Would “Added Sugar” on Nutrition Labels Confuse You?
Added sugar pops up in plenty of expected places, even in savory-tasting foods such as spaghetti sauce and salad dressing (2 tbsp of Ken’s Fat-Free Sun-Dried Tomato Vinaigrette contains 12 g of sugar, for example). Added sugars, of course, differ from naturally-occurring sugars, like those found in fruit and milk. Looking at a nutrition label, would you know the difference? The FDA is eager to find out.
The agency recently put out a request for public comment, inviting consumers and food-related organizations to share their thoughts on a potential study that tests how shoppers would react to nutrition labels that list how much sugar has been added to a particular food. (You can read the comments here.)
While a growing body of nutrition research suggests that the amount of sugar in the American diet is contributing to increasing rates of type 2 diabetes, obesity, and other diseases, several organizations are against the labels. The American Bakers Association explained that chemically speaking, sugar is sugar, and if the FDA wants to enforce the new labels, it would need to carefully examine food manufacturers’ recipes, which the agency doesn’t have authority to do. The National Dairy Council worries that consumers' confusion over the difference between natural and added sugars would cause them to avoid nutritious foods, like yogurt, that contain added sugar to make them more appetizing.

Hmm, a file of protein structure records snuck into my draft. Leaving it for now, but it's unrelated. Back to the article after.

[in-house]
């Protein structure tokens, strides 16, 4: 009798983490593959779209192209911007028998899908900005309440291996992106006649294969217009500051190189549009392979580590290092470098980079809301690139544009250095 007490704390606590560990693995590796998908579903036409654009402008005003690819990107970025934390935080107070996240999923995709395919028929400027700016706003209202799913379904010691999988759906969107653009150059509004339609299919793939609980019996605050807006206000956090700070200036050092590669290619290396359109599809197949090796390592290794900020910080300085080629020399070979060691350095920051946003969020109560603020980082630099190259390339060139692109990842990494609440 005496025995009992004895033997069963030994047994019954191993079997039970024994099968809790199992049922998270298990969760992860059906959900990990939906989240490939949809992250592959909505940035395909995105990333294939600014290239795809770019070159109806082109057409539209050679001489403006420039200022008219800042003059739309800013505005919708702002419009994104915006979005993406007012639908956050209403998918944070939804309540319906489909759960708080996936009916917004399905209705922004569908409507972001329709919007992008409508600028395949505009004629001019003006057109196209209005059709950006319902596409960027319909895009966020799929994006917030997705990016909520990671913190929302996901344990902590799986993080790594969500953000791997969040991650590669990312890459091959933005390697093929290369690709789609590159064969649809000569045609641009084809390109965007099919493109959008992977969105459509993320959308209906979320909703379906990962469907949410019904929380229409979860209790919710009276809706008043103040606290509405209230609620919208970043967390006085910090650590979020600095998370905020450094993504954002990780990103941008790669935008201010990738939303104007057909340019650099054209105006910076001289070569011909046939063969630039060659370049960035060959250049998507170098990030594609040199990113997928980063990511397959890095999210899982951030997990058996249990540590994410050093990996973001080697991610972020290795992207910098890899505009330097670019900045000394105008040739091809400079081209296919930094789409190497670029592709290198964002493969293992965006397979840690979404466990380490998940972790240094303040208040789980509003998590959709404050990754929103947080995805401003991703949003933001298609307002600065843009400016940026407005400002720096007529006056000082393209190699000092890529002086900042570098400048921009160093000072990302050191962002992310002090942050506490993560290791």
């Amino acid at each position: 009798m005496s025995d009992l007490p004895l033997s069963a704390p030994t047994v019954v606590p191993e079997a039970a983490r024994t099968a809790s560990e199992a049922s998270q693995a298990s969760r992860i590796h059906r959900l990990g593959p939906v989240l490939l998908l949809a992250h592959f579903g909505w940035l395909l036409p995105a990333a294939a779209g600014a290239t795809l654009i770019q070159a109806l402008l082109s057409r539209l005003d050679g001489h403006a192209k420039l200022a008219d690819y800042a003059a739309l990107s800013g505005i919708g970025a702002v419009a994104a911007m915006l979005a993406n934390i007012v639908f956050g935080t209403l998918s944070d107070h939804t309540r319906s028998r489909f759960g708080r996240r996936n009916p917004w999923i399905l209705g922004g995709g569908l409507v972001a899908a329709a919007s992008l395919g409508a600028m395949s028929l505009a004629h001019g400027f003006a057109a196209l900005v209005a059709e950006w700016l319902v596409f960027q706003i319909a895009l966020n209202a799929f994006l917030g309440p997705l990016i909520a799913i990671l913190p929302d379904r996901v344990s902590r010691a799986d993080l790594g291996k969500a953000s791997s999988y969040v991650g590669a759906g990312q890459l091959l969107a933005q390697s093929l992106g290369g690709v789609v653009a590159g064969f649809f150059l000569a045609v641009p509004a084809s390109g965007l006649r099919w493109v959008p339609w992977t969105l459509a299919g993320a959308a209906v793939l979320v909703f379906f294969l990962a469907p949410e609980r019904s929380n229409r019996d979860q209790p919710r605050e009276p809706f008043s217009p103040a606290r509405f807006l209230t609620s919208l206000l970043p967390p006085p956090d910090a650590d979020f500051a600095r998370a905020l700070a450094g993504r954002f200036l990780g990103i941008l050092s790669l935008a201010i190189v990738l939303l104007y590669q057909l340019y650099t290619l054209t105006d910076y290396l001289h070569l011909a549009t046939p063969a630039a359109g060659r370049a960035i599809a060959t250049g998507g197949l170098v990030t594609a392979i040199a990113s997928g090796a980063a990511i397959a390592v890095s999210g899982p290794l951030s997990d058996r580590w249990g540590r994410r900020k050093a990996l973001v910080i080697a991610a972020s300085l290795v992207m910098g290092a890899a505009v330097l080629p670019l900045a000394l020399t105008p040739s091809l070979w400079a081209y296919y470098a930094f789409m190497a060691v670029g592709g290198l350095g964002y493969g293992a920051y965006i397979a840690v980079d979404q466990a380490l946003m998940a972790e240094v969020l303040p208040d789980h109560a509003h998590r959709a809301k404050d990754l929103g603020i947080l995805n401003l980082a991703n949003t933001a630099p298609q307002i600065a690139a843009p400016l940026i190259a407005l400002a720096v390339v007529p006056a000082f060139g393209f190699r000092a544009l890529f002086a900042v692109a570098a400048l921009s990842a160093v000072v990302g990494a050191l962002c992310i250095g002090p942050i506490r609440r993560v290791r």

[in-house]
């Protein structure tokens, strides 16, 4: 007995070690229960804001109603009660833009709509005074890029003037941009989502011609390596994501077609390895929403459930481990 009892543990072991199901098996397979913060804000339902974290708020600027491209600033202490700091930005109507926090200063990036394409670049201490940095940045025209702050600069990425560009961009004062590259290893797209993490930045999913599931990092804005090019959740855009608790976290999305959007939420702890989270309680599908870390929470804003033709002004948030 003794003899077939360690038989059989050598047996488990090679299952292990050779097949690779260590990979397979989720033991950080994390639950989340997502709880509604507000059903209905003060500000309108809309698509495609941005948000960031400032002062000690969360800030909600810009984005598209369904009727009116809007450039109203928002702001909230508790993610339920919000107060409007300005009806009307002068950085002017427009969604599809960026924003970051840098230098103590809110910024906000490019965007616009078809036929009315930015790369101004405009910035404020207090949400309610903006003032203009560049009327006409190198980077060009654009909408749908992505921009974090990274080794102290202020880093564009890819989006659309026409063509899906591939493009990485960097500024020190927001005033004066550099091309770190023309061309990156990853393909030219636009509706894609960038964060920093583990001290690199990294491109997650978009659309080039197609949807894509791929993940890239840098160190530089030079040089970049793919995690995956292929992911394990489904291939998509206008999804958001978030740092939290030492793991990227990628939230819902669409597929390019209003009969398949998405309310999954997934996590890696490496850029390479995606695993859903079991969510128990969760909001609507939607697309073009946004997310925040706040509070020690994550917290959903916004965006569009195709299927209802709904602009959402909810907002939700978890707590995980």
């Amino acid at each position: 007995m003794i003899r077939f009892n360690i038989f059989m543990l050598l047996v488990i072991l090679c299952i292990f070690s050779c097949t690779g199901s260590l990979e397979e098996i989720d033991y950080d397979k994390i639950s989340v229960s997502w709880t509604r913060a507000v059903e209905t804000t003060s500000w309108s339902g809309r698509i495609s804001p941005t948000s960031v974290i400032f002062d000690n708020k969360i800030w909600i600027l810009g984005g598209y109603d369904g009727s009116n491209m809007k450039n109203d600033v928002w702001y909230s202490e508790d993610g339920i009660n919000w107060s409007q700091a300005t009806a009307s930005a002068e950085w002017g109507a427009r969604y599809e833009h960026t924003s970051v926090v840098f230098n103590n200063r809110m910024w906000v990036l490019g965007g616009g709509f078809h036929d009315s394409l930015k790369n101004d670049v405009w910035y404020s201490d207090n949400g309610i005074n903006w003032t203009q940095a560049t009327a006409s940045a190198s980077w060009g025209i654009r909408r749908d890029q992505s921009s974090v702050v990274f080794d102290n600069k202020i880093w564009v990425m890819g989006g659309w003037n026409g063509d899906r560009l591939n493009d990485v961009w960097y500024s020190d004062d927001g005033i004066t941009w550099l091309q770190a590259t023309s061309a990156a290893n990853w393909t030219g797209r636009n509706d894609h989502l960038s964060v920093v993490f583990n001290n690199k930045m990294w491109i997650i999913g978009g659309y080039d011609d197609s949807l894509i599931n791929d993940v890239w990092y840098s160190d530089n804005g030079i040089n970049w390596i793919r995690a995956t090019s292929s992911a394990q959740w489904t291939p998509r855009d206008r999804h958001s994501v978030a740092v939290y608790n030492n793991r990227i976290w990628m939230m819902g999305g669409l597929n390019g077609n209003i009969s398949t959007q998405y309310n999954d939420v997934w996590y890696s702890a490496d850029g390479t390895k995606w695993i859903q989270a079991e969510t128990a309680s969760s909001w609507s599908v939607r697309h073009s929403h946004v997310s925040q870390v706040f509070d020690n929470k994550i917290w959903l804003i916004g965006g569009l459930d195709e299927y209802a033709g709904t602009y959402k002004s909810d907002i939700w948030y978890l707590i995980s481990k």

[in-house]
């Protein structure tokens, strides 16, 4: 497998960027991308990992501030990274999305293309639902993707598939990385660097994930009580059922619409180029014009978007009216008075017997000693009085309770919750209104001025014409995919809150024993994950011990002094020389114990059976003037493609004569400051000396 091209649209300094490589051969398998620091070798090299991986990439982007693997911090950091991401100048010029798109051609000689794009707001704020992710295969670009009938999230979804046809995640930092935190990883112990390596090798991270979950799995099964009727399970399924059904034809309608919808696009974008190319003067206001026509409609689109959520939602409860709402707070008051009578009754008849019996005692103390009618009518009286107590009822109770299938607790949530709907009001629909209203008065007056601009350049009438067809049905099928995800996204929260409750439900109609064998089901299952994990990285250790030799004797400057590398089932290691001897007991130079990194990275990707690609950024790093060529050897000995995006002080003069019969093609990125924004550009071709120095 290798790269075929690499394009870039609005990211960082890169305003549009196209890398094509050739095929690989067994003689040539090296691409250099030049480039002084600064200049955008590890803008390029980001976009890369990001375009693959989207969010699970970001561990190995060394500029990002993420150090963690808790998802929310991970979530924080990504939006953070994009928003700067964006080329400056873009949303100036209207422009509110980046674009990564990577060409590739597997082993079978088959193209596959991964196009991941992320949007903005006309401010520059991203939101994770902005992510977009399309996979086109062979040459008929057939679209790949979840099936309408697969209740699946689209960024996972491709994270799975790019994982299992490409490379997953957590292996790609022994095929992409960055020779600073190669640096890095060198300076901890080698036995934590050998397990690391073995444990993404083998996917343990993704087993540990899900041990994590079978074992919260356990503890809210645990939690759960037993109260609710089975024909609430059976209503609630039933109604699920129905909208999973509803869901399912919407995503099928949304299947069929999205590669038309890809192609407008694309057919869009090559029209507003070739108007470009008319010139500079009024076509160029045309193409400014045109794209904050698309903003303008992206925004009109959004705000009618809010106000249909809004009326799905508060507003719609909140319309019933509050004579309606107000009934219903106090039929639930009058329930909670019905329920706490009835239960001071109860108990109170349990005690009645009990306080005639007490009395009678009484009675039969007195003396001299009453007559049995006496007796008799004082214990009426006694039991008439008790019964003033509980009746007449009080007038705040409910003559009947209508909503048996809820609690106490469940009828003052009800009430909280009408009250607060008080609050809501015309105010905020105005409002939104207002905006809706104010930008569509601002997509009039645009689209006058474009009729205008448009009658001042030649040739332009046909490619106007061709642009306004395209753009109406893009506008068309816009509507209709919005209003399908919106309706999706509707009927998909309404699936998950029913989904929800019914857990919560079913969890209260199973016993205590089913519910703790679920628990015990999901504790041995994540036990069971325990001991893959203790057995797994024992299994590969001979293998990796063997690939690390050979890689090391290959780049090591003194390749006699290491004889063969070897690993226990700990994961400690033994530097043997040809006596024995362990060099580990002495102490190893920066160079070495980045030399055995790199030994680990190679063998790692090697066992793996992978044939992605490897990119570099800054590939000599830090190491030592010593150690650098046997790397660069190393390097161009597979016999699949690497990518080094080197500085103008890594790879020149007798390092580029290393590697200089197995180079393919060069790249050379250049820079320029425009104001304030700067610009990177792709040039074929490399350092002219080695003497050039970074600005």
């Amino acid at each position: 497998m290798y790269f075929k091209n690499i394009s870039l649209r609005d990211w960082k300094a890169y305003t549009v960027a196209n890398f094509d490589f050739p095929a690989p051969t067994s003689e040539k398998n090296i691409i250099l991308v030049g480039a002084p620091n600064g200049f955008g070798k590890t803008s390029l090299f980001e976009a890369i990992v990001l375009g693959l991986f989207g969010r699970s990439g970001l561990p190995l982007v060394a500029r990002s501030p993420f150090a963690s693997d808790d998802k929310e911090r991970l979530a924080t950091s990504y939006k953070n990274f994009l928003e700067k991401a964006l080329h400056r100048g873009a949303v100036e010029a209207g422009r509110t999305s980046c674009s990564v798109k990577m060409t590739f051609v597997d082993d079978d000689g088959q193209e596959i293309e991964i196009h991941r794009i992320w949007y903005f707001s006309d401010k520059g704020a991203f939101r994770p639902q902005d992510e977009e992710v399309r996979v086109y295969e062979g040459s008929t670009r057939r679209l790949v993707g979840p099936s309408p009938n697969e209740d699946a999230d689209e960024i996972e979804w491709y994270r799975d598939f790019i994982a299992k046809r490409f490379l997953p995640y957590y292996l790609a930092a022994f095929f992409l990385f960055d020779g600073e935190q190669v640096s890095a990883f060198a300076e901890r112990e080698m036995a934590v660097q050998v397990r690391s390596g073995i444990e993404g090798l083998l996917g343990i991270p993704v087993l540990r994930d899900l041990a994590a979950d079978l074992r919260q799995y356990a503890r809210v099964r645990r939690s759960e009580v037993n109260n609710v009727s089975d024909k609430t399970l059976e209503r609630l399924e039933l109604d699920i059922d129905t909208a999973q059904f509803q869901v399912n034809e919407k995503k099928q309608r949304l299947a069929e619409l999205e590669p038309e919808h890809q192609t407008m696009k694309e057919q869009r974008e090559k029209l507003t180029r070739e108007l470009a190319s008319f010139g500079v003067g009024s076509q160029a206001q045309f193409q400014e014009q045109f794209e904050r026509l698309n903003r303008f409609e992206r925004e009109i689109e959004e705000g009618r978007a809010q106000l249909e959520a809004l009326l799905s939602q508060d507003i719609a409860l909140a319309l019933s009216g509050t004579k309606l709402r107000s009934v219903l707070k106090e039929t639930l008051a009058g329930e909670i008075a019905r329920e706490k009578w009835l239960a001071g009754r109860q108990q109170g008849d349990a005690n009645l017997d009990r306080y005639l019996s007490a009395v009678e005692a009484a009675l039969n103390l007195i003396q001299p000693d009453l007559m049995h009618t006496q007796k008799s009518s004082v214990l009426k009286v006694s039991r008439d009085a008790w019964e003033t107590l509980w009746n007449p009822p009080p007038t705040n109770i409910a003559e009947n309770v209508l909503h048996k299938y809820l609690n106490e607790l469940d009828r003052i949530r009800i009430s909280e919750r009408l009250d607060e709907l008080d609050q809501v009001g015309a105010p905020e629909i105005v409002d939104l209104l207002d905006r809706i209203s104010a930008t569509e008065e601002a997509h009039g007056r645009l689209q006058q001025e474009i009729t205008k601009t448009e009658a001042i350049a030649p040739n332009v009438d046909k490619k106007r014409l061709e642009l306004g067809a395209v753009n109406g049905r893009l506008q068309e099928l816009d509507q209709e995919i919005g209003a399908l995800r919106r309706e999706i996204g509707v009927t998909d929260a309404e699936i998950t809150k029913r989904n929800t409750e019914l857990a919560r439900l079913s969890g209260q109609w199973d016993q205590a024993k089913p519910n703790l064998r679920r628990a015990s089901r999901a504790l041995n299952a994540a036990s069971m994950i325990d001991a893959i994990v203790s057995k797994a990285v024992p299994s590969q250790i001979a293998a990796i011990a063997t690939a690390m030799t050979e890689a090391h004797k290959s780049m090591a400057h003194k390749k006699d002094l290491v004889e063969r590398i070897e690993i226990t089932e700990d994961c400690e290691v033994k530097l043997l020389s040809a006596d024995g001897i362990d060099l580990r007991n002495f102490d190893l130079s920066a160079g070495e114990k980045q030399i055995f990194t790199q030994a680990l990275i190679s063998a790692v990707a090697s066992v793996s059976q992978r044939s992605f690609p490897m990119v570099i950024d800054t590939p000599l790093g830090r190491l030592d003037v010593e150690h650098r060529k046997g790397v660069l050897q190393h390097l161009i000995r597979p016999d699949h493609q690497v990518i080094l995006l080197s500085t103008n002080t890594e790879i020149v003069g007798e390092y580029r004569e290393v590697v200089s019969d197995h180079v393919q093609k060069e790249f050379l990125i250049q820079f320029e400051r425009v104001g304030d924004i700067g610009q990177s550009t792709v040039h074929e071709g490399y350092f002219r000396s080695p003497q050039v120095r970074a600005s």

On the other hand, the American Heart Association is all for the labels, suggesting that they could help Americans eat less sugar, a goal shared by the AHA, the USDA, and other healthy eating organizations. Rather than confuse consumers, the AHA believes that the labels could serve to teach shoppers about the different types of sugar and pick healthier foods accordingly. Yale University’s Rudd Center for Food Policy & Obesity also supports the study, stating that showing a breakdown of the various types of sugar on a nutrition label would be no more confusing than listing the types of fat (e.g. total, saturated, trans), which is already an accepted practice.
While the FDA digests these comments and decides whether to go through with the study, here’s how to spot sneaky sugars and decode labels on your own:
Create a visual. That 12 g of sugar in Ken’s Fat Free Sun-Dried Tomato Vinaigrette—is it a lot? Well, 4 g of sugar equals 1 teaspoon, so the salad dressing contains 3 tsp of sugar. If you can’t imagine dumping that much sweet stuff onto a bed of greens, find a different dressing.
Compare labels. Subtract the amount of sugar from the total carbohydrates to estimate how much sugar has been added. Then compare different varieties of a similar food. For example, a 6-ounce container of original Yoplait strawberry yogurt contains 33 g of carbohydrates and 26 g of sugar, while 6 ounces of Stonyfield Strawberries & Cream yogurt has 20 g of carbs and 19 g of sugar. The latter contains less added sugar, meaning most of its sweetness comes from milk and fruit.
Look for keywords. Scan ingredient lists for words such as high fructose corn syrup, evaporated cane juice or fruit juice concentrates. Even when they sound healthy (“organic cane sugar”), these sweet substances do not occur naturally in foods.
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